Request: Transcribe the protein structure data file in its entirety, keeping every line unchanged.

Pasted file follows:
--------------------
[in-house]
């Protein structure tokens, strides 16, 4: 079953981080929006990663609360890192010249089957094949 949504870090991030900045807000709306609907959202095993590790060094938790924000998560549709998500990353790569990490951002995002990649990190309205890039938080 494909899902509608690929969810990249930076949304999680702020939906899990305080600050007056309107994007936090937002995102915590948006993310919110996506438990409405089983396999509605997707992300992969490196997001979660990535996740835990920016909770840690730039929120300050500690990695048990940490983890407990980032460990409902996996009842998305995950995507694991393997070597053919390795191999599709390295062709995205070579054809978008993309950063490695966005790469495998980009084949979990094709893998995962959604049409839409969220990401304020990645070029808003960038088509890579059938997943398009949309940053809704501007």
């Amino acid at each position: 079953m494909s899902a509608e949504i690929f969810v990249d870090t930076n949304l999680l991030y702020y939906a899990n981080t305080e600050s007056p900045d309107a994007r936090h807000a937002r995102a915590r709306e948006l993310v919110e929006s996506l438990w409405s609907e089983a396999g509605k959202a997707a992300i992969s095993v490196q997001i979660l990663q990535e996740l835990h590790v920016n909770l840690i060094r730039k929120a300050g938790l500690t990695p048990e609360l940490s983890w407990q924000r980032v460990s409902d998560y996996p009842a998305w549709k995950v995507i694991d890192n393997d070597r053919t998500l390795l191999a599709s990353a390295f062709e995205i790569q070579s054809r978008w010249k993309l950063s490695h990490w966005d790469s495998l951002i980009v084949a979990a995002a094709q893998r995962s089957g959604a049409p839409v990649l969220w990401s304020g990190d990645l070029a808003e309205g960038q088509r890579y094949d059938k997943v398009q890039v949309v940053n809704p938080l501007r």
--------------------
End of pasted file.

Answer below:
[in-house]
């Protein structure tokens, strides 16, 4: 079953981080929006990663609360890192010249089957094949 949504870090991030900045807000709306609907959202095993590790060094938790924000998560549709998500990353790569990490951002995002990649990190309205890039938080 494909899902509608690929969810990249930076949304999680702020939906899990305080600050007056309107994007936090937002995102915590948006993310919110996506438990409405089983396999509605997707992300992969490196997001979660990535996740835990920016909770840690730039929120300050500690990695048990940490983890407990980032460990409902996996009842998305995950995507694991393997070597053919390795191999599709390295062709995205070579054809978008993309950063490695966005790469495998980009084949979990094709893998995962959604049409839409969220990401304020990645070029808003960038088509890579059938997943398009949309940053809704501007």
């Amino acid at each position: 079953m494909s899902a509608e949504i690929f969810v990249d870090t930076n949304l999680l991030y702020y939906a899990n981080t305080e600050s007056p900045d309107a994007r936090h807000a937002r995102a915590r709306e948006l993310v919110e929006s996506l438990w409405s609907e089983a396999g509605k959202a997707a992300i992969s095993v490196q997001i979660l990663q990535e996740l835990h590790v920016n909770l840690i060094r730039k929120a300050g938790l500690t990695p048990e609360l940490s983890w407990q924000r980032v460990s409902d998560y996996p009842a998305w549709k995950v995507i694991d890192n393997d070597r053919t998500l390795l191999a599709s990353a390295f062709e995205i790569q070579s054809r978008w010249k993309l950063s490695h990490w966005d790469s495998l951002i980009v084949a979990a995002a094709q893998r995962s089957g959604a049409p839409v990649l969220w990401s304020g990190d990645l070029a808003e309205g960038q088509r890579y094949d059938k997943v398009q890039v949309v940053n809704p938080l501007r």